Trump election lessons for your business
Democracy makes for bad decisions?
The recent election of Donald Trump was a shock and a disappointment to many of us. The political analysts and commentators, experts and amateurs, will debate it intensely for weeks and intellectually for decades.
But what have we learned for our businesses?
Here are some discussion points that I suggest you can share with your management team, the next time they stray off the topic and insist on talking about the recent election, instead of the business issues of the day.
- Democracy does not always deliver the results you expect or want.
- Be careful of the limited choices that you offer.
- The most popular choice is often not the best choice.
- Leadership needs to listen. But empathy is not enough. Without an effective response to the complaints you will be labelled as weak and ineffective and risk being replaced.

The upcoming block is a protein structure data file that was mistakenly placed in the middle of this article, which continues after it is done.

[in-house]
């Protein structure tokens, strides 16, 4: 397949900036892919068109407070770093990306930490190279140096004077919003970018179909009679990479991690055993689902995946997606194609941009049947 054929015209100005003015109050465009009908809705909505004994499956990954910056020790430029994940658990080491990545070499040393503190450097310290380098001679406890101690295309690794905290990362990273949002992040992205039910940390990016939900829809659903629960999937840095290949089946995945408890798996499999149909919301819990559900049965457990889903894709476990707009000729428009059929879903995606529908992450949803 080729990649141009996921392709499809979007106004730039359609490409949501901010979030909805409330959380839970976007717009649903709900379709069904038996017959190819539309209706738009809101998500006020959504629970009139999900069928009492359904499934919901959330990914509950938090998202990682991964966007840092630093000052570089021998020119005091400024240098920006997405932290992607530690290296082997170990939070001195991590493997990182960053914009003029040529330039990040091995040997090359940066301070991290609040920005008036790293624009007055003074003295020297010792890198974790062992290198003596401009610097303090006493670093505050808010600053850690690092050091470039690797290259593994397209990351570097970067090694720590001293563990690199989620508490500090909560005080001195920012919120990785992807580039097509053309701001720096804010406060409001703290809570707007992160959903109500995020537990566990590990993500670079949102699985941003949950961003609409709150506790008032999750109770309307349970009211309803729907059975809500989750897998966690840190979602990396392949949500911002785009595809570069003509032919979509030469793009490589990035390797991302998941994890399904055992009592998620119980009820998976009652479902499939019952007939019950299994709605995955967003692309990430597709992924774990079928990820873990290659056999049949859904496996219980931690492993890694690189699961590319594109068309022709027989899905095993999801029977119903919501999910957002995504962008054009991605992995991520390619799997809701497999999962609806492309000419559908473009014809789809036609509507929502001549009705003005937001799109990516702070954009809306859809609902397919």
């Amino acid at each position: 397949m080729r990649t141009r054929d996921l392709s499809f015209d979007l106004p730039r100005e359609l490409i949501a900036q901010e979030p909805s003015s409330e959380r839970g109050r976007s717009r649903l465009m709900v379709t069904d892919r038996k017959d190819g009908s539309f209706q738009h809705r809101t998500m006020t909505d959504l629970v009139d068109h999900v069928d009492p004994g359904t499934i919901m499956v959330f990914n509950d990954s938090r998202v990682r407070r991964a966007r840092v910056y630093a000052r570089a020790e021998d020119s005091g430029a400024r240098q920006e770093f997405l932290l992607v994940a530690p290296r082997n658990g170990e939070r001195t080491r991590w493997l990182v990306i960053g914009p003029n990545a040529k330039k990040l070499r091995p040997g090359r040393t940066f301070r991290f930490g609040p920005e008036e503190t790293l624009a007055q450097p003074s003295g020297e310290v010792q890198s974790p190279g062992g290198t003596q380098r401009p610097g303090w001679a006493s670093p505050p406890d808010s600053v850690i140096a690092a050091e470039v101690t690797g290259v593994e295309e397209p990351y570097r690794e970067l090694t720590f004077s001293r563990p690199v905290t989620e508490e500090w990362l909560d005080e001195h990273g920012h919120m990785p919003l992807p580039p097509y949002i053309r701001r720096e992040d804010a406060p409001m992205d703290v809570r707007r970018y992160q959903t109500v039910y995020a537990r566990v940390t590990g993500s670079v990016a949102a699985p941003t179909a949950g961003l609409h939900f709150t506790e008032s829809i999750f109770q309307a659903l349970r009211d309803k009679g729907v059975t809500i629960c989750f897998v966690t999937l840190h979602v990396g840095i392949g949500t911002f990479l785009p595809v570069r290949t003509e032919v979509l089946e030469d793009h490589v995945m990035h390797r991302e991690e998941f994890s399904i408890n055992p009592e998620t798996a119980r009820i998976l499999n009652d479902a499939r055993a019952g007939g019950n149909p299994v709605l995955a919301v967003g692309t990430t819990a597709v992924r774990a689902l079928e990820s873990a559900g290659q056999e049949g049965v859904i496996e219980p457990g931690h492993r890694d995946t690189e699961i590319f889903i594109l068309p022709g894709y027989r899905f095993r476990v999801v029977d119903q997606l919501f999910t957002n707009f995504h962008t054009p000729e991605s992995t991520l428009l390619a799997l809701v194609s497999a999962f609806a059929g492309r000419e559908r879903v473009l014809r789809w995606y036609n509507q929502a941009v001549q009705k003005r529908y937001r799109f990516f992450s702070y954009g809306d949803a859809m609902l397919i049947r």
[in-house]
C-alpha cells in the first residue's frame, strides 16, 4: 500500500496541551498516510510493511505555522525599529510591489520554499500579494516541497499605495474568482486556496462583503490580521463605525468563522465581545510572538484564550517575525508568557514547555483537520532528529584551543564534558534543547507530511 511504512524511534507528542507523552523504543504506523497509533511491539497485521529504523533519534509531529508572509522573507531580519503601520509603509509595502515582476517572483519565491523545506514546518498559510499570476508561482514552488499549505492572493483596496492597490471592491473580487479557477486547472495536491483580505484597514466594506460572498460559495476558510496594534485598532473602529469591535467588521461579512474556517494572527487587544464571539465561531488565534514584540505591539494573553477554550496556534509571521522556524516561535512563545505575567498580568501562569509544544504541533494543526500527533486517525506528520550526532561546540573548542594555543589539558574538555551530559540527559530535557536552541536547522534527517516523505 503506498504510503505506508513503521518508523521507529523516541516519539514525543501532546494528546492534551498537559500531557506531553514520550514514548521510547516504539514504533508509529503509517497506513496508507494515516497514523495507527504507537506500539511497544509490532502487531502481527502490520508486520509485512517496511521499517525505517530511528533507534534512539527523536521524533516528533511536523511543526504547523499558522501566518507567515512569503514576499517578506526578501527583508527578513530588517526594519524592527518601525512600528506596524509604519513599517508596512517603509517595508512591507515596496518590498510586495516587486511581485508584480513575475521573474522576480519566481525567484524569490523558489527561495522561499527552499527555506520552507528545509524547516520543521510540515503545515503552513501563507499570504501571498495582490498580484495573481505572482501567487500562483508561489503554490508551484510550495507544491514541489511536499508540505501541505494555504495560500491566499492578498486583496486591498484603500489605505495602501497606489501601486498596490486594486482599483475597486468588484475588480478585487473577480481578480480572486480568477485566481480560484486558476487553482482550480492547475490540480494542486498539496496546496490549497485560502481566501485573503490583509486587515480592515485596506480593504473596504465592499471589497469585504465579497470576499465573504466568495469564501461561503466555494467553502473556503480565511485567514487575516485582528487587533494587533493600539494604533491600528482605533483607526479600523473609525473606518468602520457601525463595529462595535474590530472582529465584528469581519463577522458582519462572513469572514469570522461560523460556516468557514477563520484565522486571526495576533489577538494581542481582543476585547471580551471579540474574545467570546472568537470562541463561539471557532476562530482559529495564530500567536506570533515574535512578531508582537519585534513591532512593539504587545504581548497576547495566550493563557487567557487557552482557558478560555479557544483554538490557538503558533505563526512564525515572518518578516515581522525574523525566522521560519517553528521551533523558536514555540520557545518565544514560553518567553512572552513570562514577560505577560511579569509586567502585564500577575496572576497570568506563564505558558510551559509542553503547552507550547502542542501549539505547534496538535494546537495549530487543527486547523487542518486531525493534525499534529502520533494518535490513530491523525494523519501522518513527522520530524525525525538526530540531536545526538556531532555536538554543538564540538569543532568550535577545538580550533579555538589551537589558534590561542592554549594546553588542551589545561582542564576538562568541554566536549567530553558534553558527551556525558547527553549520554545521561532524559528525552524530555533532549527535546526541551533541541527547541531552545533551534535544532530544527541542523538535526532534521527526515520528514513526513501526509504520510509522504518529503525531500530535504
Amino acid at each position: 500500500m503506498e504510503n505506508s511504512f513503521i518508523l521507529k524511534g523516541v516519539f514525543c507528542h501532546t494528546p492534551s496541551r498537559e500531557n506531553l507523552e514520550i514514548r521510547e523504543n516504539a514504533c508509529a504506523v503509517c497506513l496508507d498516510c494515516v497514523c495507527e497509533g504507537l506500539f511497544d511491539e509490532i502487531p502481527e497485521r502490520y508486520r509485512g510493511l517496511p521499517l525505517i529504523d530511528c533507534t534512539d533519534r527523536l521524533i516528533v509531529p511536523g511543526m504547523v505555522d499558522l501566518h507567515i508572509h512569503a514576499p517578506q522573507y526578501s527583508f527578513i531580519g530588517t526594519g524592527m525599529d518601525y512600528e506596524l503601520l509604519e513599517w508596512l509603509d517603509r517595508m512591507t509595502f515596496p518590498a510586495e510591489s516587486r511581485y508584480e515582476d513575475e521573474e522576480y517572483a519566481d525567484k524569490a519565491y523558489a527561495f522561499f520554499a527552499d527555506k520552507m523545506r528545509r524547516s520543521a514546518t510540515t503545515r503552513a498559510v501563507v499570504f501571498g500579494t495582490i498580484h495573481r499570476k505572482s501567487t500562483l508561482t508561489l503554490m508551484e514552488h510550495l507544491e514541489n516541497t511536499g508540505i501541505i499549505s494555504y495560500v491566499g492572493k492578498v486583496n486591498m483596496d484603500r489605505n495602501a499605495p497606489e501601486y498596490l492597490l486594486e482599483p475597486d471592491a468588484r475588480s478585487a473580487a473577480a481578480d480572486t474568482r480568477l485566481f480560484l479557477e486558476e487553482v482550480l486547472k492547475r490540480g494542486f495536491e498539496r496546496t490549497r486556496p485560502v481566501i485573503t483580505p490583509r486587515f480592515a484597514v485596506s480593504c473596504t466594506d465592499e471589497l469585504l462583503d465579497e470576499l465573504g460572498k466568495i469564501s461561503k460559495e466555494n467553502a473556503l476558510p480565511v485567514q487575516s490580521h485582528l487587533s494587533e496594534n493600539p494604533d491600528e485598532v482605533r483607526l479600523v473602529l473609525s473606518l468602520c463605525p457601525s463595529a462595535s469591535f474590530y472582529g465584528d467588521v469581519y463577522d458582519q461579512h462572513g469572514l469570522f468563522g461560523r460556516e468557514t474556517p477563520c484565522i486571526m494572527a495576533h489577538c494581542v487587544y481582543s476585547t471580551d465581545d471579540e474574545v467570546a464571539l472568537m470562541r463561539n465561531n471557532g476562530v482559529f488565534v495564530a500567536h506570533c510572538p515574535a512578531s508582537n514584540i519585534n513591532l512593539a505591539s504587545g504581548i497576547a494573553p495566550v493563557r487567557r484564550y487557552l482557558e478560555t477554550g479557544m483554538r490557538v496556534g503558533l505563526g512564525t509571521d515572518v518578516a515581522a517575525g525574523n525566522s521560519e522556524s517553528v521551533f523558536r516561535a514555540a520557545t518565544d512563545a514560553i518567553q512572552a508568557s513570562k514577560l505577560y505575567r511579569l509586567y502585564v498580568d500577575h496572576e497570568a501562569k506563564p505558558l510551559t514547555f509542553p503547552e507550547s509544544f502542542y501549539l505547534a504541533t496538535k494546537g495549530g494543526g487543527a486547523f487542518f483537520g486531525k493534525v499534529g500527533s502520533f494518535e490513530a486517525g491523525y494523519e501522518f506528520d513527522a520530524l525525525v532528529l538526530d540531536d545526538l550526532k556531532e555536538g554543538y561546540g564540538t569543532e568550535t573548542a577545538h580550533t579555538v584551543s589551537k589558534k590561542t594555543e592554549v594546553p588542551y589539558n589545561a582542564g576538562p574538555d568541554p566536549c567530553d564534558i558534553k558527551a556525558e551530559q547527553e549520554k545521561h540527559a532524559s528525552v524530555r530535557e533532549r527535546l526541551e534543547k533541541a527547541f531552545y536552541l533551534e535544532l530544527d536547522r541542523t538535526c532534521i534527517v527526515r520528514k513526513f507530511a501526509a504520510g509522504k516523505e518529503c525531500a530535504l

- Stop talking to, and listening to, only the people who agree with you.
- Stop assuming that you can persuade people by logical arguments. Do not write them off as ignorant or irrational. Recognize they are influenced differently from you.
- You cannot persuade your opponents to change by using the influencers and channels of communication that they do not trust.
- Reasons for making a particular choice are volatile, unpredictable and not always subject to explanation or analysis, by the experts or the voters themselves, before or after the fact.
- Plato said it first: “Beware of democracy: ordinary people are too easily influenced by the emotional and deceptive rhetoric of ambitious politicians.”
- Effective leadership has a responsibility to make difficult decisions, explain them satisfactorily, implement them effectively and ensure that any negative consequences are adequately addressed.
Winston Churchill graciously defended democracy after losing his bid for re-election in July of 1945, “Democracy is the worst form of government, except for all those other forms that have been tried from time to time.”
He may have been right about government and we should all exercise our democratic right to vote and defend and protect our democratic institutions.
But in your business, good management is a better idea than taking a vote.
Your Uncle Ralph, Del Chatterson
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